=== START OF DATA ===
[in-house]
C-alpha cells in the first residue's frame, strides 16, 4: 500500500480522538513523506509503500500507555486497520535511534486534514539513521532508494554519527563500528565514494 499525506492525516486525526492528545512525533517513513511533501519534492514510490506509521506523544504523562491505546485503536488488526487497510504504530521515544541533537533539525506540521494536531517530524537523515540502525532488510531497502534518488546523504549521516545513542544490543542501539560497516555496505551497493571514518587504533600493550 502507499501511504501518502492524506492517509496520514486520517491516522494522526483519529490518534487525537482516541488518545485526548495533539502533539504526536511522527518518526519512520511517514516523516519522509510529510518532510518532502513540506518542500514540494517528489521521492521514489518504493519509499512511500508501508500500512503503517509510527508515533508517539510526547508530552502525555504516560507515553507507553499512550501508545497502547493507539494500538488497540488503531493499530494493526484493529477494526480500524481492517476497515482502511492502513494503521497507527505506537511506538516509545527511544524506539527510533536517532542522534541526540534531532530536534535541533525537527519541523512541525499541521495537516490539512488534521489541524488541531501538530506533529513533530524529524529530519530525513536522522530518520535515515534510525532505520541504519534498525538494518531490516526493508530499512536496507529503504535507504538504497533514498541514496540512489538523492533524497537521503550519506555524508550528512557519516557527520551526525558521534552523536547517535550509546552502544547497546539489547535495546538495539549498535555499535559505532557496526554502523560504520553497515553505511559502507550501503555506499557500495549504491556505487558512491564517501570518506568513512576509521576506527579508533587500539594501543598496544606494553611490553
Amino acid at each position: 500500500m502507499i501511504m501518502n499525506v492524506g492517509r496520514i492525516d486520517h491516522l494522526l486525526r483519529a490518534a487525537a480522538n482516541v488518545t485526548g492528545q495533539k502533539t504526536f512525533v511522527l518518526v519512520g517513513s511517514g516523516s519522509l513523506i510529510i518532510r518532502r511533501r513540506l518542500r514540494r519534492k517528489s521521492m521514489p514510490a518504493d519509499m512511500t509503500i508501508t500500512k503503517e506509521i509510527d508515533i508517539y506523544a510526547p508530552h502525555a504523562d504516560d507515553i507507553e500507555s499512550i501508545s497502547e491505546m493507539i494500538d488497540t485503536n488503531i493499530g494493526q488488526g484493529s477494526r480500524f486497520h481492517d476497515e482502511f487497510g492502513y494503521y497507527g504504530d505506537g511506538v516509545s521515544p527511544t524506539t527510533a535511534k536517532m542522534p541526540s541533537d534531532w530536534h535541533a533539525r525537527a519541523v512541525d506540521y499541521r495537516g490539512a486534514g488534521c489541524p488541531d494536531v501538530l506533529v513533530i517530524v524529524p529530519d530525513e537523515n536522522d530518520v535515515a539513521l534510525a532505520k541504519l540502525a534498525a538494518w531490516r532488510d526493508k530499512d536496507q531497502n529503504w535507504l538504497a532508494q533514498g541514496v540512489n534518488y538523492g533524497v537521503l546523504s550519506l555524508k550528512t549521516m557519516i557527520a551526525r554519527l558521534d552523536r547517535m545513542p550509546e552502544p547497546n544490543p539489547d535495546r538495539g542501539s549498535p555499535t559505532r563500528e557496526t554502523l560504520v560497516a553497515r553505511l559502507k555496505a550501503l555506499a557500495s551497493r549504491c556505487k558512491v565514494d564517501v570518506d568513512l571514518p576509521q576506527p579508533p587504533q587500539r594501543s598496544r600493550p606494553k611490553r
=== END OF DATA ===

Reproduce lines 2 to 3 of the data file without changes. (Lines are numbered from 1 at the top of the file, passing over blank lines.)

C-alpha cells in the first residue's frame, strides 16, 4: 500500500480522538513523506509503500500507555486497520535511534486534514539513521532508494554519527563500528565514494 499525506492525516486525526492528545512525533517513513511533501519534492514510490506509521506523544504523562491505546485503536488488526487497510504504530521515544541533537533539525506540521494536531517530524537523515540502525532488510531497502534518488546523504549521516545513542544490543542501539560497516555496505551497493571514518587504533600493550 502507499501511504501518502492524506492517509496520514486520517491516522494522526483519529490518534487525537482516541488518545485526548495533539502533539504526536511522527518518526519512520511517514516523516519522509510529510518532510518532502513540506518542500514540494517528489521521492521514489518504493519509499512511500508501508500500512503503517509510527508515533508517539510526547508530552502525555504516560507515553507507553499512550501508545497502547493507539494500538488497540488503531493499530494493526484493529477494526480500524481492517476497515482502511492502513494503521497507527505506537511506538516509545527511544524506539527510533536517532542522534541526540534531532530536534535541533525537527519541523512541525499541521495537516490539512488534521489541524488541531501538530506533529513533530524529524529530519530525513536522522530518520535515515534510525532505520541504519534498525538494518531490516526493508530499512536496507529503504535507504538504497533514498541514496540512489538523492533524497537521503550519506555524508550528512557519516557527520551526525558521534552523536547517535550509546552502544547497546539489547535495546538495539549498535555499535559505532557496526554502523560504520553497515553505511559502507550501503555506499557500495549504491556505487558512491564517501570518506568513512576509521576506527579508533587500539594501543598496544606494553611490553
Amino acid at each position: 500500500m502507499i501511504m501518502n499525506v492524506g492517509r496520514i492525516d486520517h491516522l494522526l486525526r483519529a490518534a487525537a480522538n482516541v488518545t485526548g492528545q495533539k502533539t504526536f512525533v511522527l518518526v519512520g517513513s511517514g516523516s519522509l513523506i510529510i518532510r518532502r511533501r513540506l518542500r514540494r519534492k517528489s521521492m521514489p514510490a518504493d519509499m512511500t509503500i508501508t500500512k503503517e506509521i509510527d508515533i508517539y506523544a510526547p508530552h502525555a504523562d504516560d507515553i507507553e500507555s499512550i501508545s497502547e491505546m493507539i494500538d488497540t485503536n488503531i493499530g494493526q488488526g484493529s477494526r480500524f486497520h481492517d476497515e482502511f487497510g492502513y494503521y497507527g504504530d505506537g511506538v516509545s521515544p527511544t524506539t527510533a535511534k536517532m542522534p541526540s541533537d534531532w530536534h535541533a533539525r525537527a519541523v512541525d506540521y499541521r495537516g490539512a486534514g488534521c489541524p488541531d494536531v501538530l506533529v513533530i517530524v524529524p529530519d530525513e537523515n536522522d530518520v535515515a539513521l534510525a532505520k541504519l540502525a534498525a538494518w531490516r532488510d526493508k530499512d536496507q531497502n529503504w535507504l538504497a532508494q533514498g541514496v540512489n534518488y538523492g533524497v537521503l546523504s550519506l555524508k550528512t549521516m557519516i557527520a551526525r554519527l558521534d552523536r547517535m545513542p550509546e552502544p547497546n544490543p539489547d535495546r538495539g542501539s549498535p555499535t559505532r563500528e557496526t554502523l560504520v560497516a553497515r553505511l559502507k555496505a550501503l555506499a557500495s551497493r549504491c556505487k558512491v565514494d564517501v570518506d568513512l571514518p576509521q576506527p579508533p587504533q587500539r594501543s598496544r600493550p606494553k611490553r